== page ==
24 November, 2012

Fantasy Overview: Tolkien-esque Fantasy



Part seven of my fantasy overview.

This might seem an odd category, but I think it is a definite subgenre. Some people didn't get enough of Lord of the Rings, so there's more work with a similar feel. I don't necessarily mean the placement here to be derogatory. These stories are recognizable by their use of tropes like Tolkien's elves, Destined Orphans, and quest structures.

Terry Brooks
Author of the Sword of Shannara series, one of the first popular modern fantasies. Though it borrows heavily from Tolkien it is more of an adventure fantasy, with faster pacing and less worldbuilding.

David Eddings
If you like Eddings you're in luck, since he wrote plenty of books. They include The Belgariad, The Mallorean, The Elenium, The Tamuli, and The Dreamers. You may see a pattern. Many of his fans say his characters are what keep them reading.

RA Salvatore
He originally wrote fiction in D&D-related universes. Now he has his own universe, which is D&D-related but not in a legal sense. Creator of the popular character Drizzt Do'Urden, the Drow many roleplayers are pretending they're not playing.

Christopher Paolini
Eragon and the following books feature a farmboy getting a dragon and being called to save a kingdom from an evil emperor. I assume your opinion has been formed by now.

There's also fiction that is explicitly in the same world as another property, like Dragonlance or Pathfinder, but I won't get into those here. I figure you wouldn't be interested in those novels unless you were already interested in the property. If you like World of Warcraft or Dragon Age, there are multiple books out there set in the same world.

07 November, 2012

The Next Big Thing (Week 23)



I was asked by Aaron BradfordStarr to participate in the Next Big Thing chain of author interviews. Let's dive right in:

1- What is the working title of your book?

The Rainbow of Doom. My beta readers were pretty enthusiastic about this title, so it isn't likely to change before it's released in December.

2- Where did the idea come from for the book?

I wanted to do a mystery where the main characters aren't the ones investigating but I also wanted to give them a chance to be the driving force in another plot. It's about loyalties driving people in multiple directions. About the difference between who you are and what you do.

Mix those and you get this book. Well, if you mixed those ideas you'd probably get a different book. Unless you are a filthy plagiarist.

3- What genre does your book fall under?

It is a precious, utterly unique snowflake that throws the very concept of genre on its head. By which I mean urban fantasy.

4- Which actors would you choose to play your characters in a movie rendition?

I don't know actors, but I can use Google. Ryoko Hirosue could play Aki, visually. Viola Davis is in an older age bracket, but I'm sure she'd do Keisha justice. Blake is trickier, maybe Walter Perez or Jessie Garcia?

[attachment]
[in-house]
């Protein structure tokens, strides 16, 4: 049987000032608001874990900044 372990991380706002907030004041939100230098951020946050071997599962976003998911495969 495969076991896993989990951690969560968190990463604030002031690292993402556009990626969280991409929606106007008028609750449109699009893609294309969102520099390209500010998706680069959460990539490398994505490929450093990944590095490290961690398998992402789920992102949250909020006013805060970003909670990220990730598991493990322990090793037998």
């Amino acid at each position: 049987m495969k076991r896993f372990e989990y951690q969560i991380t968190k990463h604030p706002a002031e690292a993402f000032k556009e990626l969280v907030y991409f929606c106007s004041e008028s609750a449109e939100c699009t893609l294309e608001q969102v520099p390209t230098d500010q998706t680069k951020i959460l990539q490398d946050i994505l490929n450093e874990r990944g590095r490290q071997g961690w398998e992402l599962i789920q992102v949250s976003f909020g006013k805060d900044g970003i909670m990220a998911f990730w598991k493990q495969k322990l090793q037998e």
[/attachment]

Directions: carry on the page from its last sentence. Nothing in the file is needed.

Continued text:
5- What is the one-sentence synopsis of your book?

It's easier to study magic when you don't have a war splitting the campus, a professor replaced by an imposter, and your friends drifting further away.

6- Will your book be self-published or represented by an agency?

Self-published.

7- How long did it take you to write the first draft of your manuscript?

I spend most of my time on the outlining phase, so the actual writing process is a fairly intense push. The developing period was a few months, less than normal since I was writing with characters I'd already established for myself. Actual writing time was 17 days.

8- What other books would you compare this story to within your genre?

The urban fantasy elements are similar to Jim Butcher's Dresden Files (thoroughly urbanized). The plot structure has similarities to Brandon Sanderson (steady buildup through peaks, lots of twists at the end).

9- Who or What inspired you to write this book?

I wanted to write urban fantasy with a stronger sense of self-awareness. All too often characters are genre-blind and that just doesn't feel true to the modern world to me. If some people showed up at your door and started talking about destiny, you wouldn't take them seriously. Even if you ended up believing them, you'd have a hard time taking it seriously, and that's what makes this project fun.

10- What else about your book might pique the reader's interest?

The title is literal, figurative, and metaphorical. Completely unrelated to said rainbows, the book features a werebear, an asexual incubus, and magic that is more lethal than whimsical.

I'll be passing this along to some other authors when I get their permission, and they'll theoretically post their interviews on the 14th. Given how scattered I am by the combination of NaNoWriMo and work, we'll see how well that goes.